Bambo: Okay, cool! So you kind of touched on it already, but what artists were you listening to in particular when you were growing up? 

YKB: Wasiu Ayinde, Lil Wayne, Pasuma and Chris Brown. A lot of mainstream music in America that just got here, I was in front of it because I’ll go to school and see Chris Brown just dropped a new song. You got cool points from knowing stuff like that.

Bambo: Nice! Like I said at the beginning, your sound is really fresh and really different. Who in particular inspired your sound? 

YKB: One person that inspired my sound is Wande Coal. He’s been in the game for over 15 years! He dropped one album called Mushin 2 Mo’Hits. The songs that he put in this album were very experimental and had some elements of Hip Hop. In some songs, he was singing like he was rapping- it honestly blew me away! So, it was Afrobeats, but it was still sweet like the Hip Hop and R&B that I always listened to. Listening to that album showed me that if he (Wande Coal) can do this, I should be able to do that as well. He’s definitely been a very big influence on the style of music that I chose to do.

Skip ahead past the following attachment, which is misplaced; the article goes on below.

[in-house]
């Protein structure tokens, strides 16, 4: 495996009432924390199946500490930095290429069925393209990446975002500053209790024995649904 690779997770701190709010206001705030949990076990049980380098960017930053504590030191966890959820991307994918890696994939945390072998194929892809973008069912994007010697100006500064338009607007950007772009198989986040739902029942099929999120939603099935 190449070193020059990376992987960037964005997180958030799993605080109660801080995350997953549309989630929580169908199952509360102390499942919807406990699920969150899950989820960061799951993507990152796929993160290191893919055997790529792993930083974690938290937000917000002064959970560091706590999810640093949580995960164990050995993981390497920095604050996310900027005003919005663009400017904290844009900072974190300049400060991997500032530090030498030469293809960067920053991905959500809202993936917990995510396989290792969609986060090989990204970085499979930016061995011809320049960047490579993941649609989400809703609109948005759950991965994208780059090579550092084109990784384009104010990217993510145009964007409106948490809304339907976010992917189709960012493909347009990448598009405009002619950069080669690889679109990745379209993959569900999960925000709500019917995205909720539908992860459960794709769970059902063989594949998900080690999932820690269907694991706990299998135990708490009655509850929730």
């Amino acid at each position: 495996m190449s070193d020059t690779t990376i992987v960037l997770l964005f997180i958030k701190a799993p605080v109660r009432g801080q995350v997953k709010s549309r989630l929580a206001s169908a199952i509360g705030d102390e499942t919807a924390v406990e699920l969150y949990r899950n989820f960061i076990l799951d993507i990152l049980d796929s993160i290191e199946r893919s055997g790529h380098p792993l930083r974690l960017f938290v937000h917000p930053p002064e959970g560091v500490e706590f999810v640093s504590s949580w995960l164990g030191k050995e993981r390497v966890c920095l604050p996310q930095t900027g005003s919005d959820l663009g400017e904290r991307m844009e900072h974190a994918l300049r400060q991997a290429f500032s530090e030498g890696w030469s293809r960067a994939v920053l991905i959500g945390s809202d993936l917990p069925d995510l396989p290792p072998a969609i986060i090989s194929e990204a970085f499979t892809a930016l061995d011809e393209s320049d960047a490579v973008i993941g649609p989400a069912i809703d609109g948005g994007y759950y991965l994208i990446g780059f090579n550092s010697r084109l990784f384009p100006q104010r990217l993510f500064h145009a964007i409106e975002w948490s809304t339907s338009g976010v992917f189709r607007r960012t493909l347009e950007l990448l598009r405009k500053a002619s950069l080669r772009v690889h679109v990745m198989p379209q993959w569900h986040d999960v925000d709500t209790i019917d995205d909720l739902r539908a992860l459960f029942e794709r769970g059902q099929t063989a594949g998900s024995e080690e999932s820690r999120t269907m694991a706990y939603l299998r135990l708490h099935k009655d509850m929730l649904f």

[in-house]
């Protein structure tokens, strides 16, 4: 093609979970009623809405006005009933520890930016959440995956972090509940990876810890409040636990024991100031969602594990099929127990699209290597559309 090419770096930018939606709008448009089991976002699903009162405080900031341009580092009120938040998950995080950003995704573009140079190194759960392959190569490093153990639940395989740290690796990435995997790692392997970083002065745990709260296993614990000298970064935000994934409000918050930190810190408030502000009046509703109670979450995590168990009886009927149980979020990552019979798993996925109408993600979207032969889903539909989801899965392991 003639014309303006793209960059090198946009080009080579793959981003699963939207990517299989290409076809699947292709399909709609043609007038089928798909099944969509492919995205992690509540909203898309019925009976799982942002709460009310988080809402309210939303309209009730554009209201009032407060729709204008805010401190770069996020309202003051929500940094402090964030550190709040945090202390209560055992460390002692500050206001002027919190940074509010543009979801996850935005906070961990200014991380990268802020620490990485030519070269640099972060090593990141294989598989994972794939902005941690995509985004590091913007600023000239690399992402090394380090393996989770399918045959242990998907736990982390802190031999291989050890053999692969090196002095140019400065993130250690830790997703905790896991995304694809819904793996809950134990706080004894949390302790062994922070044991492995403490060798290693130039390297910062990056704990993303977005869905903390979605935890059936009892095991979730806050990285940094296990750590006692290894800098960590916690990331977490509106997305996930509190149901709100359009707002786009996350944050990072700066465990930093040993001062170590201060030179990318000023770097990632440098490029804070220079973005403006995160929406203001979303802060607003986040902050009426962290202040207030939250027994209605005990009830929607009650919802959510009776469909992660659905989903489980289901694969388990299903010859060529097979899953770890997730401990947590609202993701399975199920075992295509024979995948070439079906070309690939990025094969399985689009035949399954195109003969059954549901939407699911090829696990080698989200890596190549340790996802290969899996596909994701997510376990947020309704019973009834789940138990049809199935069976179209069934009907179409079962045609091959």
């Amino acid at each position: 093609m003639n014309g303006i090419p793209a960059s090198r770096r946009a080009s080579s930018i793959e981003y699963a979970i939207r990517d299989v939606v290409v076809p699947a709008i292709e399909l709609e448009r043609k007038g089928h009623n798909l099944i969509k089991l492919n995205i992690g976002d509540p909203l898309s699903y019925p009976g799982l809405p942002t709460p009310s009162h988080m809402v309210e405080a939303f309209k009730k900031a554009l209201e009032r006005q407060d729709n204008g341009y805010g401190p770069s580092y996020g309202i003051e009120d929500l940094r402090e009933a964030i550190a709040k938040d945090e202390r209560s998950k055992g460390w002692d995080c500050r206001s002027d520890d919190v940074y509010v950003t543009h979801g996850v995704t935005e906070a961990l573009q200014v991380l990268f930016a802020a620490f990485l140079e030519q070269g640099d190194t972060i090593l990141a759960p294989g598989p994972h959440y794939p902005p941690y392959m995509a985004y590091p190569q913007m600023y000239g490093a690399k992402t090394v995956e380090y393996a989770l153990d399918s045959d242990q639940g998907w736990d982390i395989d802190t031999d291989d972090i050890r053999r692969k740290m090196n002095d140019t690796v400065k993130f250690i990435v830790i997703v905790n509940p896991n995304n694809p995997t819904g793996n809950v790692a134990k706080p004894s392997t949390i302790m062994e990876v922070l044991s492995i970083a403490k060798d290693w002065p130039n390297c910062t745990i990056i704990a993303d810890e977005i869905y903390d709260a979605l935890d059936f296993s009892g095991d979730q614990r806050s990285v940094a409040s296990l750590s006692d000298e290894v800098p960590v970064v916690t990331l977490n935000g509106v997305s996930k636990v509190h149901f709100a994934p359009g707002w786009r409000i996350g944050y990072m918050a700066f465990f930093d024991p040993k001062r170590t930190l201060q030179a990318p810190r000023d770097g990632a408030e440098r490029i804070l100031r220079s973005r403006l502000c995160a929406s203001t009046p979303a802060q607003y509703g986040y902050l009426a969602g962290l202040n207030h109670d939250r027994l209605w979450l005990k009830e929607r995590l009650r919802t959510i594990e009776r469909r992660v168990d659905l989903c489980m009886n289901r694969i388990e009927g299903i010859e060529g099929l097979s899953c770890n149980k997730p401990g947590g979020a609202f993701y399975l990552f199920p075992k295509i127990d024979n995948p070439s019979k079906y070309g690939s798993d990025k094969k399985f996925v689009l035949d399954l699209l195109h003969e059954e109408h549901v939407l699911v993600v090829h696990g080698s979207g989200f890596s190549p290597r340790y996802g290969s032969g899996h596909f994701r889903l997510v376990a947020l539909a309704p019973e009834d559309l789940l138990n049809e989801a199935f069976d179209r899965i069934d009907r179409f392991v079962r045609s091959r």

Bambo: I knew you as YusufKanbai and all of a sudden, I heard you were now going by YKB. So what inspired you to abbreviate your name? 

YKB: Okay, so it’s just acronyms now, and that’s because YusufKanbai was a mouthful for people- my name was being butchered! I decided to make it easier for you guys. Number two, when I correct them, they’re like, “Oh, what does it mean?” Then I have to start explaining to people. I’m just like, “Let’s make it easier for both of us and go with YKB.” So if you feel like you really want to know what it stands for, you can ask me. I don’t really get as many questions about my name anymore.